I spent yesterday with the high school English Department at Depew Union Free School District. These folks invited me in to help them approach formative assessment as a process that leads to instructional improvement rather than a product that leads to grades. They’ve begun exploring the 6+1 Traits of Writing, considering what their middle school colleagues have been up to, and looking to new tools for support.
Wordle was a big hit yesterday.
I introduced it as a tool that could be used to support the development of better Word Choice in writing, but there are probably a hundred different ways to maximize Wordle’s potential. For instance, this is what happens when I drop the New York State English Language Arts standards into Wordle. Doing so provides us a whole new way of talking and thinking about the document. Theresa Gray suggested using it to explore important historical speeches, and some of the teachers that I was working with yesterday uploaded the first chapter of Catcher in the Rye, eager to share the work with students in class and follow the conversations that would unfold from there.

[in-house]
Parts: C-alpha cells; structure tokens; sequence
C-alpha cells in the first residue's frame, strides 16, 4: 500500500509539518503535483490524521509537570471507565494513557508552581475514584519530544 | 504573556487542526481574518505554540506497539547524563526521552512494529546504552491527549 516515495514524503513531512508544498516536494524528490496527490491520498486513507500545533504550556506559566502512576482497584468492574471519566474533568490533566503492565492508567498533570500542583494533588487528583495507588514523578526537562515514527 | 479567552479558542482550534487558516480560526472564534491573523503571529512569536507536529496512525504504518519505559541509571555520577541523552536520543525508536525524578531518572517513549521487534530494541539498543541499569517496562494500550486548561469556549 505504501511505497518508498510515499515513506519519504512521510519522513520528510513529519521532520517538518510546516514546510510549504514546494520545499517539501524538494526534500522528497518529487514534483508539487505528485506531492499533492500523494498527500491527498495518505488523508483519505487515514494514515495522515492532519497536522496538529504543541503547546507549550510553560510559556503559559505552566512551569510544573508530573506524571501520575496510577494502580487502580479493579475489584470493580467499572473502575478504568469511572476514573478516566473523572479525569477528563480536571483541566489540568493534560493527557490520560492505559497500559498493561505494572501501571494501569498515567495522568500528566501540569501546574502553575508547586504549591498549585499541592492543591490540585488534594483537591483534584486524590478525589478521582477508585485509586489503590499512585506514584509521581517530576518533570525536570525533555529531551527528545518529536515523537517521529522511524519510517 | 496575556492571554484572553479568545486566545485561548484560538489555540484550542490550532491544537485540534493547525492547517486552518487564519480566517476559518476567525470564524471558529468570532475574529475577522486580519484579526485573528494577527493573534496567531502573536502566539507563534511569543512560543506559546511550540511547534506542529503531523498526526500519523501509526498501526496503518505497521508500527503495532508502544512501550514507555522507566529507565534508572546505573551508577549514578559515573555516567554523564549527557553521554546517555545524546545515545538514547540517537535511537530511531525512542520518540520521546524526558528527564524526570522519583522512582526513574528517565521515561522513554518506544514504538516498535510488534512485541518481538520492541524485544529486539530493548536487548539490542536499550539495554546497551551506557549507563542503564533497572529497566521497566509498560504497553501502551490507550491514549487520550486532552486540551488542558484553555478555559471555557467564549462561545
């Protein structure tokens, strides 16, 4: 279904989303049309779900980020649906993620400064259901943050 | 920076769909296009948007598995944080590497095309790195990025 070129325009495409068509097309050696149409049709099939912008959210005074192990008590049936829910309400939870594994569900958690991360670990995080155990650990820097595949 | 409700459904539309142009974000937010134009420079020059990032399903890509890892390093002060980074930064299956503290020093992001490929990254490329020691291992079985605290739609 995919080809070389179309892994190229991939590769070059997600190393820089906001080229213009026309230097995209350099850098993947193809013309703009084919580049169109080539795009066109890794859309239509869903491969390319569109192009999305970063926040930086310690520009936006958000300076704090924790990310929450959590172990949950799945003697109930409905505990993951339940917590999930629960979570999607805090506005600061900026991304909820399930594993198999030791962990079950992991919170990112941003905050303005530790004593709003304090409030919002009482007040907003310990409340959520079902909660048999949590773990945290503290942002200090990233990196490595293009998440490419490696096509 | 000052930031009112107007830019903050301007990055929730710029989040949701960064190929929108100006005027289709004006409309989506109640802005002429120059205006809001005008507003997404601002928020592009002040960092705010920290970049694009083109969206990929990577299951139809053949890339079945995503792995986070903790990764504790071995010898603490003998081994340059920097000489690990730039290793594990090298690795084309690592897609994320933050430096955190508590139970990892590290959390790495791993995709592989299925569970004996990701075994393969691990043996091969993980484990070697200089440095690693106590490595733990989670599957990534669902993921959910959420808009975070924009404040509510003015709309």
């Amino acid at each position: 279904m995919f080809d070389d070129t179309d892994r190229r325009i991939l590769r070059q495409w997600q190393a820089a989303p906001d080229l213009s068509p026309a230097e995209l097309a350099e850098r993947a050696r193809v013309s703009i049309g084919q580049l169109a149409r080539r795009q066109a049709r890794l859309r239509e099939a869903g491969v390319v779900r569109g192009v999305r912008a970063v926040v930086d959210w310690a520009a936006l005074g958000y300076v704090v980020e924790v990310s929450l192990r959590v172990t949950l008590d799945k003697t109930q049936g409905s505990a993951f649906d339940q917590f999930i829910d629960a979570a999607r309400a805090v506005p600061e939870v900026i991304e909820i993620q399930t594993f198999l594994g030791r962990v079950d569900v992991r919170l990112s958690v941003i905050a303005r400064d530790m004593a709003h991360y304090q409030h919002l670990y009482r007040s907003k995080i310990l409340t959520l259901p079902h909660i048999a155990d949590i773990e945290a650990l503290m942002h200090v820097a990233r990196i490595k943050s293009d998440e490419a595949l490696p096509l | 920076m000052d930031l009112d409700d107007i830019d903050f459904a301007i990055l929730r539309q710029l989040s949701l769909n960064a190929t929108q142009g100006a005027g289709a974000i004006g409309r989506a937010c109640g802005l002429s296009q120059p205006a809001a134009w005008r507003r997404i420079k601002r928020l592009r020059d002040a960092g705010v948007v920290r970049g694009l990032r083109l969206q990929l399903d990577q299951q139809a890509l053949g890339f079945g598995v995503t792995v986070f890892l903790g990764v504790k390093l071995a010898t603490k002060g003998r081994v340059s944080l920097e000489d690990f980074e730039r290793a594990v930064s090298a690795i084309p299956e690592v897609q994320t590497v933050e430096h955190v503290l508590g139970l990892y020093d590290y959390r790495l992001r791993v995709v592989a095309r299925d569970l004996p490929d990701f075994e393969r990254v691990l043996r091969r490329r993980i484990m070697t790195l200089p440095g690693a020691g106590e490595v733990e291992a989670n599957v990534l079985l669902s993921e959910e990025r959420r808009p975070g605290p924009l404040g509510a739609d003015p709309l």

Writers could use Wordle to check for redundancy in their pieces as well. My eleven year old daughter uploaded her blog, and within a matter of minutes, was able to identify the most frequently used word within it. Really. No. Really. The teachers that I worked with yesterday had other ideas as well. They plan to ask students to create Wordle white papers for their completed writing pieces, knowing they will serve as great introductions to their work. They also thought to use it as a way to identify high frequency vocabulary words and terms in different types of text.
How about you? How could you use Wordle? How do you?